If you buy a car though PCP you decide on the deposit and the term you are given the monthly payments amount and the final payment amount.Dealerships usually contribute to the plan and you can if you wish pay the car of which can mean that the cost to you is less than the cash price
  • hieveryone
    hieveryone Posts: 3,845 Forumite
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    facade said:
    the test would be how many other employees are taking advantage of the deal- especially people aged 40+.

    If it is salary sacrifice it will affect a defined benefit pension negatively (one where the pension payment is a % of gross salary- and the pension depends on what you earn) because it reduces the gross salary,which also reduce tax liability.

    A defined contribution pension (where you pay a fixed amount of £ each month and periodically review how much that is- and the pension depends on how much you have managed to save overall) is unaffected

    The 40+ thing is because stereotypically people don't worry about any effect on pensions until they realise that they will soon be claiming it.


    Octopus are into salary sacrifice schemes for EVs, obviously they don't say anything negative, but they manage to manipulate figures to make it look like a great deal. Have a look at their propaganda information, it will be typical, and may even be what is being offered. https://octopusev.com/

    Great thank you, that's definitely something to consider. As far as I know his pension is one that he can choose the % of input, ad his company matches up to 7% I think? 

    I will check that link out, thank you.


    Bought is to buy. Brought is to bring.
  • hieveryone
    hieveryone Posts: 3,845 Forumite
    Name Dropper First Post Combo Breaker First Anniversary
    I imagine the scheme, being for an electric car, is for a Salary Sacrifice scheme.  What that means is that the cost of the car is taken out of the 'before tax pay'.  So, what you lose from your take home pay is much less.  These are very rought figures as an example.

    A car cost £500 per rmonth.  If you wanted to buy it on a 'personal' PCP you would use £500 of your take home pay to pay for it.  Which woudl be £650-750 of 'before tax salary'.

    Doinfg a Salary Sacrifice, they give you a car, in turn your give up £500 of your salary, which becomes only about £350 less in your take home pay.

    So the car costs you £350 per month rather than £500.

    THis is because you are not receiving cash to be taxed on.  However, instead of cash -m your employer is giving you a car - a Benefit in Kind.  The advantage of an electric car is theat the benefit in kind is only 2%. (2% of list price of the car multiplied by your tax rate - so a £40000 car has a bik of £800.  If you are a stadnard rate tax payer you would be taxed 20% of that - £160 per year).  THis is much less than the tax you pay on your salary to buy the car yourself
    Yes that's exactly it, thank you. The quoted figures are something like £900 but salary sacrifice is £560 or there abouts. He's a higher rate tax payer so it's hard to know whether it's a benefit to us or not.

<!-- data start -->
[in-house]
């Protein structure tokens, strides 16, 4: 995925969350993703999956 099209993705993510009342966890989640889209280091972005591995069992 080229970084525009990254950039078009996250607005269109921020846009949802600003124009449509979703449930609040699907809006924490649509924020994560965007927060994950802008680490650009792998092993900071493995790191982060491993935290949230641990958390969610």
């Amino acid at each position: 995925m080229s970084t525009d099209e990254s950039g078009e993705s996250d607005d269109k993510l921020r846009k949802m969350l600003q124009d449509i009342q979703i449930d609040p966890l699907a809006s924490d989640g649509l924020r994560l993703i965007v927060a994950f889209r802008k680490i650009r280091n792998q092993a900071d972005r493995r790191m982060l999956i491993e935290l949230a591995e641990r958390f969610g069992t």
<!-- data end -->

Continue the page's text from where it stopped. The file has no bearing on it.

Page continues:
Bought is to buy. Brought is to bring.
  • Lavendyr
    Lavendyr Posts: 2,583 Forumite
    Name Dropper First Post First Anniversary Combo Breaker
    I've just done exactly this and sold my 2019 Ford Focus to take out a personal contract lease on a new hybrid car - something I've never contemplated before but had a need to pay off debt incurred on my cat's medical bills (over and above his £7k a year lifetime insurance - he was very poorly and the medication he needed was incredibly expensive). We are a one car household and my Focus was at the point where things were starting to need doing to it, it was out of warranty, and being a petrol car it wasn't particularly economical, especially for short town journeys - around 30mpg.

    For us it therefore works much better to have a leased car, which is under warranty, with maintenance included in the monthly cost of £390 a month. Fuel costs are lower as it is managing around 50 mpg even just with short journeys. I don't have to worry about unexpected repair or maintenance costs as they are all covered, as is breakdown (including at home and onward travel). It is more expensive than owning a car. However, I am able to drive a car I really love and couldn't afford otherwise, with a fixed cost and no surprise bills. 

    The only difference for me is that I didn't want to go to an EV car just yet especially as we only have the one car in the household, and like your OH my work only offers EV leases, so I didn't go through the salary sacrifice route. But I did get a really great deal on the car I am leasing, and at this point in time it makes sense for our family. 

    Hope this helps!
  • Pros

    Don't have to worry

    Cons

    Pay through the nose for it usually

    What do you prefer more...saving money or noth having to think about it.  The SS deals are for people who don't like dealing with or don't have the time to deal with cars.
  • fred990
    fred990 Posts: 379 Forumite
    First Anniversary Name Dropper First Post
    Funnily, i've been pondering a small Caddy sized van to facilitate a side project i'm going to work on. I havent seen much movement yet, but in theory markets like pickups and vans are likely to be hit by the upcoming downturn.
    Would be interesting to hear if anyone has direct experience?

    Why? So you can argue with them?